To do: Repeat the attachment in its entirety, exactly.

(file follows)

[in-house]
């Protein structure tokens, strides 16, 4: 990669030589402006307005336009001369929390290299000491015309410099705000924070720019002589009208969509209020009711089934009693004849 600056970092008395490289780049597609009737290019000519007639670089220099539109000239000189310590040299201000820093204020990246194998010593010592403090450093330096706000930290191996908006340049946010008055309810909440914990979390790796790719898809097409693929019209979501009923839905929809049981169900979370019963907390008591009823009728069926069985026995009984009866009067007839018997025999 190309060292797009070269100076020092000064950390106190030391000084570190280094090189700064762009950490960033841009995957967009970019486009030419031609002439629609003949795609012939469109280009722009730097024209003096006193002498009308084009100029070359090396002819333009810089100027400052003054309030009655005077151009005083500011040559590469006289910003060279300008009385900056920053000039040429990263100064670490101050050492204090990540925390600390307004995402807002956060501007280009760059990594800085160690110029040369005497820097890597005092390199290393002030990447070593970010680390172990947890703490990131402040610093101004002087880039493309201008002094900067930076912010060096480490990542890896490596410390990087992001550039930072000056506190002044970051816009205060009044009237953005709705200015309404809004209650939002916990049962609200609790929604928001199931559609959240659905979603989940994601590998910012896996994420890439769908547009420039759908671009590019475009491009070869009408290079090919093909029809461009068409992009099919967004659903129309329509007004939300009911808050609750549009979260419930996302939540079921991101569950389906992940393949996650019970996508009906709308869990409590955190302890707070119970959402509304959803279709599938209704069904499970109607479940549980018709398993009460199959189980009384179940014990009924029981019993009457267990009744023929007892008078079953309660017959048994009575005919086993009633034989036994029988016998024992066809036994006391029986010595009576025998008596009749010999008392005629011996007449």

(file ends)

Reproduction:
[in-house]
């Protein structure tokens, strides 16, 4: 990669030589402006307005336009001369929390290299000491015309410099705000924070720019002589009208969509209020009711089934009693004849 600056970092008395490289780049597609009737290019000519007639670089220099539109000239000189310590040299201000820093204020990246194998010593010592403090450093330096706000930290191996908006340049946010008055309810909440914990979390790796790719898809097409693929019209979501009923839905929809049981169900979370019963907390008591009823009728069926069985026995009984009866009067007839018997025999 190309060292797009070269100076020092000064950390106190030391000084570190280094090189700064762009950490960033841009995957967009970019486009030419031609002439629609003949795609012939469109280009722009730097024209003096006193002498009308084009100029070359090396002819333009810089100027400052003054309030009655005077151009005083500011040559590469006289910003060279300008009385900056920053000039040429990263100064670490101050050492204090990540925390600390307004995402807002956060501007280009760059990594800085160690110029040369005497820097890597005092390199290393002030990447070593970010680390172990947890703490990131402040610093101004002087880039493309201008002094900067930076912010060096480490990542890896490596410390990087992001550039930072000056506190002044970051816009205060009044009237953005709705200015309404809004209650939002916990049962609200609790929604928001199931559609959240659905979603989940994601590998910012896996994420890439769908547009420039759908671009590019475009491009070869009408290079090919093909029809461009068409992009099919967004659903129309329509007004939300009911808050609750549009979260419930996302939540079921991101569950389906992940393949996650019970996508009906709308869990409590955190302890707070119970959402509304959803279709599938209704069904499970109607479940549980018709398993009460199959189980009384179940014990009924029981019993009457267990009744023929007892008078079953309660017959048994009575005919086993009633034989036994029988016998024992066809036994006391029986010595009576025998008596009749010999008392005629011996007449």